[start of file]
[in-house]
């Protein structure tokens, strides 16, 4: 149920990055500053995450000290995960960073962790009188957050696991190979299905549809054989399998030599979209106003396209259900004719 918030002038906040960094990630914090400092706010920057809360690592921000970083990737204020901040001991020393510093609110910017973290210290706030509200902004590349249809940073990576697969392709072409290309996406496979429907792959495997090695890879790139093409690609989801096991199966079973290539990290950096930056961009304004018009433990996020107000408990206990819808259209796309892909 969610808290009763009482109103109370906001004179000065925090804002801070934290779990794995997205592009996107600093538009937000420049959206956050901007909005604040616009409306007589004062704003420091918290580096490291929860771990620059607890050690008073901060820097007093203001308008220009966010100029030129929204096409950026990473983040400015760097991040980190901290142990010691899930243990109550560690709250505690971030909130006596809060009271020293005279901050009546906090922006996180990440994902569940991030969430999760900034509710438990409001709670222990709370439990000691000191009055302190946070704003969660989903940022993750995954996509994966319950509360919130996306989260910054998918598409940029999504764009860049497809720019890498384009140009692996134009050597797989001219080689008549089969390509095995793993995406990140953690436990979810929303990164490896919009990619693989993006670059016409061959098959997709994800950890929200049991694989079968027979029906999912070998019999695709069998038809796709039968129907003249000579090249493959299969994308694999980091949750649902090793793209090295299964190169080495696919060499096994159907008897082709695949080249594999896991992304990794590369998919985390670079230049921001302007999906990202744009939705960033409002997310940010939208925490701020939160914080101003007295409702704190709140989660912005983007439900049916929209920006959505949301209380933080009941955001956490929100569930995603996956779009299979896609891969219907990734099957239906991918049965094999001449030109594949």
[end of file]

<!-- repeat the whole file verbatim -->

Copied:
[in-house]
């Protein structure tokens, strides 16, 4: 149920990055500053995450000290995960960073962790009188957050696991190979299905549809054989399998030599979209106003396209259900004719 918030002038906040960094990630914090400092706010920057809360690592921000970083990737204020901040001991020393510093609110910017973290210290706030509200902004590349249809940073990576697969392709072409290309996406496979429907792959495997090695890879790139093409690609989801096991199966079973290539990290950096930056961009304004018009433990996020107000408990206990819808259209796309892909 969610808290009763009482109103109370906001004179000065925090804002801070934290779990794995997205592009996107600093538009937000420049959206956050901007909005604040616009409306007589004062704003420091918290580096490291929860771990620059607890050690008073901060820097007093203001308008220009966010100029030129929204096409950026990473983040400015760097991040980190901290142990010691899930243990109550560690709250505690971030909130006596809060009271020293005279901050009546906090922006996180990440994902569940991030969430999760900034509710438990409001709670222990709370439990000691000191009055302190946070704003969660989903940022993750995954996509994966319950509360919130996306989260910054998918598409940029999504764009860049497809720019890498384009140009692996134009050597797989001219080689008549089969390509095995793993995406990140953690436990979810929303990164490896919009990619693989993006670059016409061959098959997709994800950890929200049991694989079968027979029906999912070998019999695709069998038809796709039968129907003249000579090249493959299969994308694999980091949750649902090793793209090295299964190169080495696919060499096994159907008897082709695949080249594999896991992304990794590369998919985390670079230049921001302007999906990202744009939705960033409002997310940010939208925490701020939160914080101003007295409702704190709140989660912005983007439900049916929209920006959505949301209380933080009941955001956490929100569930995603996956779009299979896609891969219907990734099957239906991918049965094999001449030109594949």